Video report by ITV Wales' Mike Griffiths
The Welsh Government has announced that longer school days will be trialled to help schools and students affected by the Covid-19 pandemic to recover.
Primary and secondary schools taking part will be given up to £2 million to pay for an extra five hours of learning time for pupils a week.
The trial will take place over 10 weeks, starting in the spring term, and provide children additional sessions in art, music, sport and core academic subjects.
It will be focused on supporting disadvantaged pupils and schools particularly affected during the pandemic and headteachers will decide on how and what is delivered in each school during the trial period.
Education Minister Jeremy Miles said the move was about “reducing educational inequalities and improving learner and staff wellbeing”.
He said: “We know that supporting learners to benefit from an extended range of activities, including arts and sports as well as social activities and academic programmes, can be good for attainment, wellbeing and wider relationships.
“We are funding trial schools so that they can provide exciting activities around the school day, which can develop personal skills and resilience which will also impact on academic attainment. We will be working closely with schools and local authorities to evaluate the impact on learners and on staff.”
The minister also confirmed that over the coming months, discussions will take place with young people and their families, education staff, and businesses to seek their views on potentially reforming school term dates.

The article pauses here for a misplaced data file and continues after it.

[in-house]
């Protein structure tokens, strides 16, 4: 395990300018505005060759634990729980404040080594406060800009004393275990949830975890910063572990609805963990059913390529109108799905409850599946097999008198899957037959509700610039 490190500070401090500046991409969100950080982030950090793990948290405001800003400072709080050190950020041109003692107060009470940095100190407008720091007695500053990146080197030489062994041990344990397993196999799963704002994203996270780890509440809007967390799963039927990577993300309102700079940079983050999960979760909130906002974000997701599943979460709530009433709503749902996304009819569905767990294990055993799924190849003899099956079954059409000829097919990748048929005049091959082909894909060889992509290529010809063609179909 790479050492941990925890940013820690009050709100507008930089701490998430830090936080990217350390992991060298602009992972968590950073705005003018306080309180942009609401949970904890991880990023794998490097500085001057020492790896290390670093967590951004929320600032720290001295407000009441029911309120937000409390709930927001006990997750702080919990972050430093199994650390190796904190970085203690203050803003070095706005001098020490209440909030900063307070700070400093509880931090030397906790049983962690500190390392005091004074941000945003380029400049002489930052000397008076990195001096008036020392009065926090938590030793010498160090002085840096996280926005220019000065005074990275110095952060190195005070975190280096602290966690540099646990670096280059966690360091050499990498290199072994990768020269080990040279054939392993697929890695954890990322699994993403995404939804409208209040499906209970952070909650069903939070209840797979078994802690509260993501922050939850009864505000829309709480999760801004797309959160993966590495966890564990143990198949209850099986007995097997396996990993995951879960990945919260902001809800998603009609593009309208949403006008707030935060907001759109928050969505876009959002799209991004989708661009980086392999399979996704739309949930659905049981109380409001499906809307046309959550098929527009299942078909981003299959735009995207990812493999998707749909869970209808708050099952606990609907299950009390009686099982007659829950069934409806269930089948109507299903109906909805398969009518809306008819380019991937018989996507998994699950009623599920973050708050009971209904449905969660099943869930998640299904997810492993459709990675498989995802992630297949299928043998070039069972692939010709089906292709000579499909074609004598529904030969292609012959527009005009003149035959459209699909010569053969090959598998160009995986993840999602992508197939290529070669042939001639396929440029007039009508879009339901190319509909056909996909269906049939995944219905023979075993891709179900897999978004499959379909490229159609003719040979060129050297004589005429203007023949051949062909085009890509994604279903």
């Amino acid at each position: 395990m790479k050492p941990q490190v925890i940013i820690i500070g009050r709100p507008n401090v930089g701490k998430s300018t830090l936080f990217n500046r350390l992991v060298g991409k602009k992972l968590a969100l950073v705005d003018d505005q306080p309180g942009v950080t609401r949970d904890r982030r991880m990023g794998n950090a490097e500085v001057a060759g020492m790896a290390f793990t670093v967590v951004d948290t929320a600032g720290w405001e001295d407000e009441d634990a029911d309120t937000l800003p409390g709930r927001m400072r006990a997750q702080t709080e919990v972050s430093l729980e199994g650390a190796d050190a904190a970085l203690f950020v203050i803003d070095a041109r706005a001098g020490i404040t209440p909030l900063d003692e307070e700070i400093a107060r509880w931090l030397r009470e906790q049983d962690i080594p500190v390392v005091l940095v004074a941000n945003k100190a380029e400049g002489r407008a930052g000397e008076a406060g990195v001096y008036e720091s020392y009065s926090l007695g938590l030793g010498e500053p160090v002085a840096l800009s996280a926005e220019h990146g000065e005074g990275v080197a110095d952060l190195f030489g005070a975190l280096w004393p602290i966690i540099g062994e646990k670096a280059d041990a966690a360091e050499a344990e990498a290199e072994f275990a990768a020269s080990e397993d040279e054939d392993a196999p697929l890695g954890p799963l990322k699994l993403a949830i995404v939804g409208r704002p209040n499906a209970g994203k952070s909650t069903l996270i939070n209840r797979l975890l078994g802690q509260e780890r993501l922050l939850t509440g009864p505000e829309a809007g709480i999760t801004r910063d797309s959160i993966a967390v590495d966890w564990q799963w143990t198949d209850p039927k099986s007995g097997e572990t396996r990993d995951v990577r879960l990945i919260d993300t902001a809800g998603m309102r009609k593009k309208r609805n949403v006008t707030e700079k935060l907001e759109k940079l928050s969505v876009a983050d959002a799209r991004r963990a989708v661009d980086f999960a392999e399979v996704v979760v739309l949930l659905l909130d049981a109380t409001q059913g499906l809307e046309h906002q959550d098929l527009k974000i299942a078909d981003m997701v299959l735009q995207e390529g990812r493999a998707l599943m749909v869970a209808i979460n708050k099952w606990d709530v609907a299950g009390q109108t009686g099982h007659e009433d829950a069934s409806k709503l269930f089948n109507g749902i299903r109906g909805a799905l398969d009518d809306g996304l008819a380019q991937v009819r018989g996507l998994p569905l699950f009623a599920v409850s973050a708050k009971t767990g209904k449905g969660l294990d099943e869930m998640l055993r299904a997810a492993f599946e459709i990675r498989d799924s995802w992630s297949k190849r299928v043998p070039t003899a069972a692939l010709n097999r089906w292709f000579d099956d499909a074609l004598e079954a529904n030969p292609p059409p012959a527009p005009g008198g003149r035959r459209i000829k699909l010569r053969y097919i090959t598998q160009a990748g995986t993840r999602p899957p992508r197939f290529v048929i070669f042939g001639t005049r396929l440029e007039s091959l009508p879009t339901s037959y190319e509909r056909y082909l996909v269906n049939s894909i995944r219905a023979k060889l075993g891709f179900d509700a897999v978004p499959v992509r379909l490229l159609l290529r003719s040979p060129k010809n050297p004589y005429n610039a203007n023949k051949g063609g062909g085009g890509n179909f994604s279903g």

“Reforming the school year could help to narrow the disruption caused by the long summer holiday on learners, narrow educational inequalities and to support learner and staff wellbeing,” he added.
Rhian Milton is the 'Head of School' at Cadoxton Primary School in Barry. She says she's "really excited" to take part in the trial and about the idea of longer school days.
She said: "As a school, we've done a lot of thinking about what it would look like to change the rhythm of a school day for our children and really getting it right for our children, our staff and families.
"It's about equity of opportunity in terms of the experiences we can offer for our children. It's a chance to trial something a bit different, to think about wellbeing and to think about the needs of our children.
"So extending the school day has to look different. It has to really think about enriching the curriculum and making sure that we think about our learners and put them at the centre."
Fourteen schools in total from areas such as Blaenau Gwent, Vale of Glamorgan, Rhondda Cynon Taf, Neath Port Talbot and Cardiff are taking part.
The Education Policy Institute (EPI) said there was evidence more time in school can boost attainment but only if implemented well.
Luke Sibieta, from the EPI, said: “Establishing a trial in Wales to see how extended school hours could work in practice is the right approach. It will allow us to learn about the merits of different approaches led by schools, the resources required and any barriers to good implementation.
“If successful, there could be significant benefits, including helping disadvantaged pupils to catch up on their educational progress and providing more time for the arts and sports.”
But NAHT Wales raised concerns over the timing of the plans given the pressure already on schools and said trade unions had not been consulted.
Laura Doel, director of NAHT, said: “Now is not the time for piloting pet projects when schools are at breaking point and we urge the Government to put any further reform plans and pilots on hold.”